Dancer Health

Can I eat fat and look good in tights?

By Emily C. Harrison MS, RD, LD.

Dancers tend to be cautious about fat in their diets. This is completely understandable given that we have to look good in tights and fat is a very concentrated source of calories. Fats have nine calories per gram versus four calories per gram from carbs or proteins. But what about all the reported benefits of coconut oil, olive oil and omega-3s? Would a dancer’s bone health be at risk without adequate fat to help absorb and metabolize bone building vitamins D and K, both of which are fat-soluble? Plus, fat makes food more palatable, and helps you feel fuller longer.  Smart choices and moderation are what we need for this misunderstood, but tasty, nutrient.

How Much?

The American College of Sports Medicine recommends getting 25-30% of your total calories from fat. As a dietitian for dancers, I typically recommend getting 25% because it’s necessary, but we don’t want to get too much. It is saturated fat that you want to avoid. Recommendations are to get less than 10% of total calories from saturated fat. We all should entirely avoid trans fats. Trans fats undergo hydrogenation, which makes them more shelf stable. Baked goods, doughnuts, fried foods and chips are sources of this heart-damaging fat. As athletes, our cardiovascular system is a big part of what makes us perform well and it makes sense to eat foods that support the one muscle that never stops working. Most teenagers and adults can eat between 35 to 60 grams of total fat per day, but choose your sources of fat wisely, picking plants such as nuts, seeds, avocados and small amounts of unsaturated oils. Portions matter! All foods naturally contain some fat. Even green beans and other veggies have a little.  

What does 25% of total calories really mean?

It’s different for everyone, but for approximately 2,000 calories per day, 500 of those can be from fat. This amounts to up to 55 grams per day. A pat of butter, 1/3 hamburger patty or 2 tablespoons of avocado all contain about 5-8 grams of fat, but the different kinds of fats in these foods can have profoundly different effects on the body.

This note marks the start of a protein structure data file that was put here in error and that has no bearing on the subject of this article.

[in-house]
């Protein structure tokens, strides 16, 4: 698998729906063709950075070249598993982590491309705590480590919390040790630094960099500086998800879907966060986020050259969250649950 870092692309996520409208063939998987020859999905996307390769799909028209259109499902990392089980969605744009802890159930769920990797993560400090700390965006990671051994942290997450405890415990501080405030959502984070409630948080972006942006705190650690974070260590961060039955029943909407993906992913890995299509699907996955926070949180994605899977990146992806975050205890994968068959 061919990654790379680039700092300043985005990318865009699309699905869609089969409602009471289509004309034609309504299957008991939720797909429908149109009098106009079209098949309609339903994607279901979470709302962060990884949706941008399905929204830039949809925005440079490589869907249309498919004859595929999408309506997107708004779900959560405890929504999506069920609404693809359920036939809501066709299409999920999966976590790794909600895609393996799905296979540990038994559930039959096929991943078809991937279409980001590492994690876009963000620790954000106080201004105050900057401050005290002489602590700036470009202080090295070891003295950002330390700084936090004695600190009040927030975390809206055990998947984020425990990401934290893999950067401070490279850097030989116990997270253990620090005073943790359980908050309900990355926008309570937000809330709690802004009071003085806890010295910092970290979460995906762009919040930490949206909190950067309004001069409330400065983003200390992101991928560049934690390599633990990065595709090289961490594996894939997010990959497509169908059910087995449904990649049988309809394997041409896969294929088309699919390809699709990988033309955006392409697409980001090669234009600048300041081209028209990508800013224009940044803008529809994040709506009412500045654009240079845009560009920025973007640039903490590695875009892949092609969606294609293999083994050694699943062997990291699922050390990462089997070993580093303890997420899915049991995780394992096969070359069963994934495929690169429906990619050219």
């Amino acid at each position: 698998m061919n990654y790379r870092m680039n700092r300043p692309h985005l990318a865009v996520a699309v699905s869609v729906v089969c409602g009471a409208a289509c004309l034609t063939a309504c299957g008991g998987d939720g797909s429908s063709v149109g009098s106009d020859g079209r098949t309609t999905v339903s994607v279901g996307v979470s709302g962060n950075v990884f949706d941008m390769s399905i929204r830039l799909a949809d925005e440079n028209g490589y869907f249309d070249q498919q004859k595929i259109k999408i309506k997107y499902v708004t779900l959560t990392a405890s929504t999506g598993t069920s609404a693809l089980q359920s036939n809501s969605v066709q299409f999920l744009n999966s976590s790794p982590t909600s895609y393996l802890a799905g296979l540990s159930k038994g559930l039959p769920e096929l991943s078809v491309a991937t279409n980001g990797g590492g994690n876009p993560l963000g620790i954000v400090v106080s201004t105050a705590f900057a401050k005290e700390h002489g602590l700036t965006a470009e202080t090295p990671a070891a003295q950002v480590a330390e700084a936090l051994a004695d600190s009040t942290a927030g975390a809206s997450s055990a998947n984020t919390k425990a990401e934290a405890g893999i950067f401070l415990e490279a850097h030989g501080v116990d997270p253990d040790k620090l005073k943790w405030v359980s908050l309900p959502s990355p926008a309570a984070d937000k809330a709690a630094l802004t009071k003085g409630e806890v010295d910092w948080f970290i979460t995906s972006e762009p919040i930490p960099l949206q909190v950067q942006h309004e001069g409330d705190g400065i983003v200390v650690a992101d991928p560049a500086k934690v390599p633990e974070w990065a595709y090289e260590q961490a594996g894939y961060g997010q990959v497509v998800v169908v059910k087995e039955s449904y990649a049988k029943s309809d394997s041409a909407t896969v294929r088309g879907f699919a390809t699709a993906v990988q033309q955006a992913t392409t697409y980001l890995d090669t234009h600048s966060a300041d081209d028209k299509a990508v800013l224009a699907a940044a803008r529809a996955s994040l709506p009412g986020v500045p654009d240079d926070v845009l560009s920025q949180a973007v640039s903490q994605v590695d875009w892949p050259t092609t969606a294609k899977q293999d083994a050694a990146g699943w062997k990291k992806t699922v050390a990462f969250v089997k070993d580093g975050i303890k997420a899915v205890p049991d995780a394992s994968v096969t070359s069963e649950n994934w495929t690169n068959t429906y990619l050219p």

The importance of fats

Fats provide critical biological functions in the body. Phospholipids are components of cell membranes, and glycolipids are components of brain tissue. Fat can also be an important fuel source during a long show. Fats are essential for the absorption of vitamins A, E, D and K. 

Different types of fat

You want to replace saturated fats with unsaturated sources. When you hear of saturated or unsaturated fats (both poly and monounsaturated), those terms are referring to the structure or the chemical bonds. The structure can influence how it is metabolized by the body and then how it is used by cells. Different types of fat can also have different effects on athletic performance. Coconut oil is popular now. While it is very saturated and should be eaten in moderation, it has the type of fat that can be absorbed rapidly and can be a quick fuel source before dancing.

Below are some examples of fat sources. These are all naturally a mixture of saturated and unsaturated fatty acids, but this gives a general idea of which fat sources are healthier options.

Saturated Fat (usually solid at room temperature) includes:

  • Meats, cheeses, butter, chocolate, coconut oil, palm oil, shortening, hydrogenated oils/ trans fats. 
    Linked to heart disease, hardening of the arteries, higher cholesterol, cancer, liver disease and poorer athletic performance.

Poly and Monounsaturated fats (usually liquid at room temperature) includes: 

  • Oils from flax, safflower, canola, olive, sesame. All seeds such as chia, flax, hemp, and sunflower. All nuts such as walnuts, almonds, peanuts.
    Linked to decreased cholesterol, better heart health, lower risk for cancer.

Omega-3s/ fish oils (Unsaturated and considered “essential” because the body can’t make them):

  • Flax and chia seeds, walnuts, cold water fish, canola oil, soy, wheat germ.
    Linked to decreased inflammation, lower risk for depression, improved brain function and better heart health.

Making good choices when dancing

Because fat slows stomach emptying and digestion, choose a high carbohydrate meal that is moderate in protein and low in fat one hour or more before a show or rehearsal. Nerves can affect digestion as we all know. Options could be a low fat meal of pasta with light marinara sauce (easy on the oil) or rice, veggies and edamame or a veggie burger on bread with a side of carrots. During long class or rehearsal days, try trail mix with nuts and seeds with a carb like pretzels or crackers. Add flax or chia seeds to your oatmeal in the mornings.

Anyone who is watching their weight and wants better performance doesn’t need to fear fat, they just need to be smart about not eating too much and getting their fat sources from plants.

Emily Harrison
Emily Cook Harrison MS, RD, LD
Emily is a registered dietitian and holds both a bachelor’s and master’s degree in nutrition from Georgia State University, USA. Her master’s thesis research was on elite level ballet dancers and nutrition and she has experience providing nutrition services for weight management, sports nutrition, disordered eating, disease prevention, and food allergies. Emily was a professional dancer for eleven years with the Atlanta Ballet and several other companies. She is a dance educator and the mother of two young children. She now runs the Centre for Dance Nutrition and Healthy Lifestyles. She can be reached at


Photo (top): © Alen Dobric |

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